Head of the Department of Building Technology and Building Physics at University of Siegen
Prof. Lamia Messari-Becker is head of the Department of Building Technology and Building Physics at the University of Siegen. In practice, research and policy advice, Lamia Messari-Becker works on resource efficiency, sustainability, climate protection and climate adaptation at different levels: Buildings, neighbourhoods and cities.
Lamia Messari-Becker investigates the use of resource-conserving materials and the reduction of CO2 emissions from an economic and ecological perspective. She also works on holistic methods and life cycle assessments of construction materials and buildings, as a part of a circular economy. At the interface of technology, economic and social issues, Lamia Messari-Becker deals with strategies of energy-efficient refurbishment, energy transition in the building sector and cities, neighbourhood approaches including citizen participation and their role in climate protection and resilience strategies of communities.
Lamia Messari-Becker is member of the Club of Rome and former member of the German Advisory Council on the Environment (SRU). She is also member of the Expert Panel Future of Construction of the Federal Ministry of Housing, Urban Development and Building. Lamia Messari-Becker is also member of the Future Council for Sustainable Development Rhineland-Palatine and was participant of the International Visitor Leadership Program of the U.S. Department of State.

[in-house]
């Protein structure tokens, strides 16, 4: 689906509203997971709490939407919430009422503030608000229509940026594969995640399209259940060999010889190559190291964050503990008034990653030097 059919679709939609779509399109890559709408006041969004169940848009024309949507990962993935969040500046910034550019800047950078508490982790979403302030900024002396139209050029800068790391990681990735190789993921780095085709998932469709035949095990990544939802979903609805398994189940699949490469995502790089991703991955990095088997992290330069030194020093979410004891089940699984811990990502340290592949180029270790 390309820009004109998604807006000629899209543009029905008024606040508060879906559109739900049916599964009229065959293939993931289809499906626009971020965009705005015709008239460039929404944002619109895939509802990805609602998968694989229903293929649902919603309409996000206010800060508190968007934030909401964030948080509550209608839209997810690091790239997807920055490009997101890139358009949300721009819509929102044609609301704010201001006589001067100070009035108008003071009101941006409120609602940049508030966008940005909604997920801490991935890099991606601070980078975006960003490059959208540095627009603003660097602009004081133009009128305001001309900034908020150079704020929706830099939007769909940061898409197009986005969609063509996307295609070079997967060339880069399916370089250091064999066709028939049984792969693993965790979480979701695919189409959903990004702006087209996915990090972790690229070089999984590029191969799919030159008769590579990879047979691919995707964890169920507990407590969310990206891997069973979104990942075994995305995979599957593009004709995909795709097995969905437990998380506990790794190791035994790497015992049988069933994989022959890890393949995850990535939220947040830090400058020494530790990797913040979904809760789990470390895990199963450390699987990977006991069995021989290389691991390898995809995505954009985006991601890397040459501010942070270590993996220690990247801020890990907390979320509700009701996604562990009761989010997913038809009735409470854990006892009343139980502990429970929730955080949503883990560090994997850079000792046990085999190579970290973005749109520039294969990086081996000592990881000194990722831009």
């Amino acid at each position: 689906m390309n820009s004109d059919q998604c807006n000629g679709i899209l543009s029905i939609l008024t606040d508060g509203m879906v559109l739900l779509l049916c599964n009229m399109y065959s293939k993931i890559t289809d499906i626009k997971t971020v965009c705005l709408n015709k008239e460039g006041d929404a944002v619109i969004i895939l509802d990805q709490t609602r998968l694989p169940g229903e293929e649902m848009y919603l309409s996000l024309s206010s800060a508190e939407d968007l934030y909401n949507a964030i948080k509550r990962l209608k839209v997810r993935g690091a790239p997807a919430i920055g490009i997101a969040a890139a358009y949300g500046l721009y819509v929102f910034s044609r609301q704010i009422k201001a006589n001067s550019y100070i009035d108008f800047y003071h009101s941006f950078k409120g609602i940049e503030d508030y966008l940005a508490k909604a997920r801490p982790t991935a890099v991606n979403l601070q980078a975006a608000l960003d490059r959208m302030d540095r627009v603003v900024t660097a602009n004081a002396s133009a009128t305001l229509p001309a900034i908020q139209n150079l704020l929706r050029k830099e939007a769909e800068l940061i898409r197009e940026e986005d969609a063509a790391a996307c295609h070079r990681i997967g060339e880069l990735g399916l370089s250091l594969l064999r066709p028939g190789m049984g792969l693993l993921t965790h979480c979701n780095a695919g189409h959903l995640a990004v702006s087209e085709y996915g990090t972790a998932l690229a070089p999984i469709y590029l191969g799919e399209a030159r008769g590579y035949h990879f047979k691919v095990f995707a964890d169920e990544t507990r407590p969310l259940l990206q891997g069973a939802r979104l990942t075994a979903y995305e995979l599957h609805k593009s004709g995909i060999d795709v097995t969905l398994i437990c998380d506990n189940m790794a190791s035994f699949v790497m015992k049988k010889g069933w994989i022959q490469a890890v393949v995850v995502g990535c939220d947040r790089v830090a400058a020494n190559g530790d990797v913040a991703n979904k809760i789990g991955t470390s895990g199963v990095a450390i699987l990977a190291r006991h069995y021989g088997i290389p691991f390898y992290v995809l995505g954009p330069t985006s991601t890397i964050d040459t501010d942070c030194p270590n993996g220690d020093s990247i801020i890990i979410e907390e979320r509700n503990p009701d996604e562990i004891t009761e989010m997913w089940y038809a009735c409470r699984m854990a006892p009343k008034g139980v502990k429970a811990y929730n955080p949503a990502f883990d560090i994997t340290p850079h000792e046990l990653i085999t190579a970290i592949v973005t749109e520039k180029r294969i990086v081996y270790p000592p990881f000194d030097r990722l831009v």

Born in Morocco, Lamia Messari-Becker studied Civil Engineering at the Technical University of Darmstadt and received her diploma in 2001. From 2001 to 2009, she worked as a research assistant at the Technical University of Darmstadt. In 2006, she received her PhD from this university on the topic of “Concept for Sustainable Emission Reduction in Existing Residential Buildings Including CO2 Certificates”. In 2005, she completed postgraduate studies in Management at the Technical University of Karlsruhe (now KIT). From 2009 to 2014, she worked in an international planning office in Frankfurt am Main, where she was responsible for building physics, energy efficiency, and sustainability. Since 2013 she has held a professorship at the University of Siegen.